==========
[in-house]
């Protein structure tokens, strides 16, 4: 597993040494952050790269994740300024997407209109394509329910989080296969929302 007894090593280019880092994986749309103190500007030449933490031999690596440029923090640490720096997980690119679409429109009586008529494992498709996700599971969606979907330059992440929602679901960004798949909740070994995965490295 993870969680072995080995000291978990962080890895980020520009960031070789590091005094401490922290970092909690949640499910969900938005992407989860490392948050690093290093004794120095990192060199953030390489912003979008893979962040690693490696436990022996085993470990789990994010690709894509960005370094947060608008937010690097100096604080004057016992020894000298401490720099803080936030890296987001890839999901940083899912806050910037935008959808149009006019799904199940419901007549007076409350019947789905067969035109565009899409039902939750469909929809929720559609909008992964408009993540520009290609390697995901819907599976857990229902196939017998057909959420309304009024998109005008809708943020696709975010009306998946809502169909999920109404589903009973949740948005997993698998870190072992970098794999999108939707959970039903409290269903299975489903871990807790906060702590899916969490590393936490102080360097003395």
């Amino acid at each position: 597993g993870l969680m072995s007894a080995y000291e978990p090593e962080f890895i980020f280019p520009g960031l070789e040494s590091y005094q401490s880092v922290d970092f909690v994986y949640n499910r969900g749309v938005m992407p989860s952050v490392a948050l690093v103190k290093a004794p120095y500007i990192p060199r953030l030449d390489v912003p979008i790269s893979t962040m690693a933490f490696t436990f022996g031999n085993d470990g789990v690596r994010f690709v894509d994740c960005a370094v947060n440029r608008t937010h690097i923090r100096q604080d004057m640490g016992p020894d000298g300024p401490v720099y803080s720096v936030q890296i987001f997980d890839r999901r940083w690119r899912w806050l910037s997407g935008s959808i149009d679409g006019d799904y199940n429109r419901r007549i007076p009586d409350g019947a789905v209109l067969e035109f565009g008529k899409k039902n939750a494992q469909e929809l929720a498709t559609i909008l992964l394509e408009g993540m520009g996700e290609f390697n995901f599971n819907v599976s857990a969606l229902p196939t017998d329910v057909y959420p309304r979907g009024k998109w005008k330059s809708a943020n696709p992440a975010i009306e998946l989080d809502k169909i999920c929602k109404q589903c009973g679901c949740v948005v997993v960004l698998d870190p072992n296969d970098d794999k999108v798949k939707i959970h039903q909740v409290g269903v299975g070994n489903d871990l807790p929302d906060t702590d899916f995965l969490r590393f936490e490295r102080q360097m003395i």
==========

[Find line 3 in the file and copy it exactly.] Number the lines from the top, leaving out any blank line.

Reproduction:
């Amino acid at each position: 597993g993870l969680m072995s007894a080995y000291e978990p090593e962080f890895i980020f280019p520009g960031l070789e040494s590091y005094q401490s880092v922290d970092f909690v994986y949640n499910r969900g749309v938005m992407p989860s952050v490392a948050l690093v103190k290093a004794p120095y500007i990192p060199r953030l030449d390489v912003p979008i790269s893979t962040m690693a933490f490696t436990f022996g031999n085993d470990g789990v690596r994010f690709v894509d994740c960005a370094v947060n440029r608008t937010h690097i923090r100096q604080d004057m640490g016992p020894d000298g300024p401490v720099y803080s720096v936030q890296i987001f997980d890839r999901r940083w690119r899912w806050l910037s997407g935008s959808i149009d679409g006019d799904y199940n429109r419901r007549i007076p009586d409350g019947a789905v209109l067969e035109f565009g008529k899409k039902n939750a494992q469909e929809l929720a498709t559609i909008l992964l394509e408009g993540m520009g996700e290609f390697n995901f599971n819907v599976s857990a969606l229902p196939t017998d329910v057909y959420p309304r979907g009024k998109w005008k330059s809708a943020n696709p992440a975010i009306e998946l989080d809502k169909i999920c929602k109404q589903c009973g679901c949740v948005v997993v960004l698998d870190p072992n296969d970098d794999k999108v798949k939707i959970h039903q909740v409290g269903v299975g070994n489903d871990l807790p929302d906060t702590d899916f995965l969490r590393f936490e490295r102080q360097m003395i």